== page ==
At risk of getting any ASMR buffs who might be reading cranky because there’s no audio, [Chris], or [@no1089] on Twitter, has gifted us with this visually stunning scan of his Maxim MAX86160 in-ear heart monitor mounted on a rigidflex PCB. You can take a look, in the video below the break.
If you’re wondering why anyone would scan a board, other than boredom, know that it’s actually quite common. X-Ray machines are commonly used as a quick, passive way to check a board that’s fresh off the production line. These aren’t the X-Rays like those of broken bones you’re (hopefully not too) used to seeing though, they’re Computed Tomography scans (CT scans, CAT scans), in effect just 3D X-Rays.
For electronics manufacturers and assemblers, CT scans are incredibly useful because they provide a non-destructive way to check for errors. For example, how do you know if that middle BGA pin is actually soldered correctly? You could run a functional test and make sure everything is working (at least, everything you check), but that takes time. The longer it takes to validate, the higher the manufacturing cost. In manager speak: “cost bad. Fast good.”
It’s also common to use a CT scan to create a full 3D model of a board. This makes it easy to check every little detail, especially the ones that are visually obscured by surface mount devices or critical signal paths that are buried under board layers.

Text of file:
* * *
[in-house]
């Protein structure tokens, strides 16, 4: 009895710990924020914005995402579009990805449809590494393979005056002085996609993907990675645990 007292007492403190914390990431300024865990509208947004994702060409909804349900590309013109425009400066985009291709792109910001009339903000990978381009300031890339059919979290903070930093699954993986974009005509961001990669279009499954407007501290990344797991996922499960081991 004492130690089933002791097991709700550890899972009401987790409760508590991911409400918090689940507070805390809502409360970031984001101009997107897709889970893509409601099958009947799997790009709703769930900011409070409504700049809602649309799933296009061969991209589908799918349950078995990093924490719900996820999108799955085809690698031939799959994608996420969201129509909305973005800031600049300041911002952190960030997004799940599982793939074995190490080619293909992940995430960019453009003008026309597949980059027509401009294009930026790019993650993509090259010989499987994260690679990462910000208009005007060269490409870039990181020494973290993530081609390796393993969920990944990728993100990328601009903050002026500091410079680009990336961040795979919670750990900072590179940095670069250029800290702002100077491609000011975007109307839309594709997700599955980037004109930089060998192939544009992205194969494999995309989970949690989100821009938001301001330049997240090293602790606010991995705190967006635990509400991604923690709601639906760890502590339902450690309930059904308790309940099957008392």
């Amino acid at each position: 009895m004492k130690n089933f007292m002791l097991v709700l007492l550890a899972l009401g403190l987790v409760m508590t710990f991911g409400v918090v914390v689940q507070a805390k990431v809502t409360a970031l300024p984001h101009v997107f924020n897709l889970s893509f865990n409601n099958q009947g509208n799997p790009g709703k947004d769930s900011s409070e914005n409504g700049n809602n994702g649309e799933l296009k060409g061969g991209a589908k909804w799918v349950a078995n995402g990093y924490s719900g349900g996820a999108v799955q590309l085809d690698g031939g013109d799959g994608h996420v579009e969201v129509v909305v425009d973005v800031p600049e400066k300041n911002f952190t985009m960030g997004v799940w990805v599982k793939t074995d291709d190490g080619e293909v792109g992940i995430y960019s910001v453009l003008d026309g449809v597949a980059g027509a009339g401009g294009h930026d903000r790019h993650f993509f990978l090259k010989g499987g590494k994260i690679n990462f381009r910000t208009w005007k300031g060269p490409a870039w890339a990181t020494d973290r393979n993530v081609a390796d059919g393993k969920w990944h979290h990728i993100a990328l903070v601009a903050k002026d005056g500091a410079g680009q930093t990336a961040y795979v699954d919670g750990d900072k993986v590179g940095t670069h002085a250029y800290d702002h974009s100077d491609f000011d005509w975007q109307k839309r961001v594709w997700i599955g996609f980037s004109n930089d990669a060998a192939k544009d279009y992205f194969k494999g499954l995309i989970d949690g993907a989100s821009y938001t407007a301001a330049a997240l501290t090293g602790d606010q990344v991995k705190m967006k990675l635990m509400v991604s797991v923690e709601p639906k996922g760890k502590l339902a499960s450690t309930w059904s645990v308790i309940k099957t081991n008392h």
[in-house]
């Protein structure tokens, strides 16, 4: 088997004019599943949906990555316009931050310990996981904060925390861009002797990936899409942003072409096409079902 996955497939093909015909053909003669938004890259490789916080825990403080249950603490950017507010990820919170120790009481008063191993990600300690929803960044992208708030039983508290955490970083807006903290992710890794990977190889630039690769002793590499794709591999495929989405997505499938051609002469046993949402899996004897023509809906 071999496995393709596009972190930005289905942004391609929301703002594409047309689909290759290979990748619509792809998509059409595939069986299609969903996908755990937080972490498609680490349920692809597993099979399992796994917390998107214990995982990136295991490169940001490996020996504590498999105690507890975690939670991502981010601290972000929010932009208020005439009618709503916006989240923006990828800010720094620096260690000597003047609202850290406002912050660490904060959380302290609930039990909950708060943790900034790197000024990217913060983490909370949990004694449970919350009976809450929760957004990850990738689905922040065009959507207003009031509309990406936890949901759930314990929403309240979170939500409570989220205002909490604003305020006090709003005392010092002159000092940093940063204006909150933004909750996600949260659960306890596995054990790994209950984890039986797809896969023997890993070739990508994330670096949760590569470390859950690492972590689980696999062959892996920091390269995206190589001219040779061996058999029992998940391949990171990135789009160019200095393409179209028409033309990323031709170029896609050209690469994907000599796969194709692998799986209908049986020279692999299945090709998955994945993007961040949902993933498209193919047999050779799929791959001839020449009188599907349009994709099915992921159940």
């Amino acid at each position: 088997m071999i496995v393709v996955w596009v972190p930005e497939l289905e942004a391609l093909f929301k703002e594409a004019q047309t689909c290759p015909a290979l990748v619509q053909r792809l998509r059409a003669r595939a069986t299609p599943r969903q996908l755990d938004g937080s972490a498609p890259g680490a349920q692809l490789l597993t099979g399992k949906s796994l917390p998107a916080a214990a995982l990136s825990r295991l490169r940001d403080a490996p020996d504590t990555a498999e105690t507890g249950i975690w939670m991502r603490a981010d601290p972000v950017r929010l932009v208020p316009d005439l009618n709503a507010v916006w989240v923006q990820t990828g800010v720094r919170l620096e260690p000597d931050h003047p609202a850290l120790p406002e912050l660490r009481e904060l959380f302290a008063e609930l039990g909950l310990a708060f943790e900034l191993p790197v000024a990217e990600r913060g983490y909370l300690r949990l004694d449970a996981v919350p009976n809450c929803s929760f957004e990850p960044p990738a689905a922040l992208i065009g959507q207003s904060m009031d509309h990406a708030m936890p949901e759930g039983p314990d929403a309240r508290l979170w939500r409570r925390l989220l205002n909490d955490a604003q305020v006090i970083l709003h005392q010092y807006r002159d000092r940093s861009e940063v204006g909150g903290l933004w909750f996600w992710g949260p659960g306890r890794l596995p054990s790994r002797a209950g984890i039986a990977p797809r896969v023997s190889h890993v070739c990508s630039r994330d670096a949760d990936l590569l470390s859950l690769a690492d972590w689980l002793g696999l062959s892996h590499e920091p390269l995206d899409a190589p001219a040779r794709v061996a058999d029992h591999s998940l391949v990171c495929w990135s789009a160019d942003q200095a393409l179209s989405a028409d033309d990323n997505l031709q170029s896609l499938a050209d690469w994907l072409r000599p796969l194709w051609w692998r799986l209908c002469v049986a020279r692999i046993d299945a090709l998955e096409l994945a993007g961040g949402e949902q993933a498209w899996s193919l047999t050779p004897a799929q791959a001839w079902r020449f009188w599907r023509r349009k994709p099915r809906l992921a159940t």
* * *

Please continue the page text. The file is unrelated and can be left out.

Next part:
If you want to geek out on CT scans, you can learn more about the lab that did this scan or by wading into this unclassified research paper from Australia’s Cyber and Electronic Warfare Division.
But we know you really want more of this video, but better. And we’ve got the goods. For the chill folk among you, here’s a 55-minute version without all the CT scan info cluttering the screen. For those of you currently blasting eDM in your headphones, here’s a 30 second clip of it looping at ~5x speed. Eat your heart out:
Continue reading “This CT Scan Of A PCB Is The Accidental ASMR We Didn’t Know We Needed”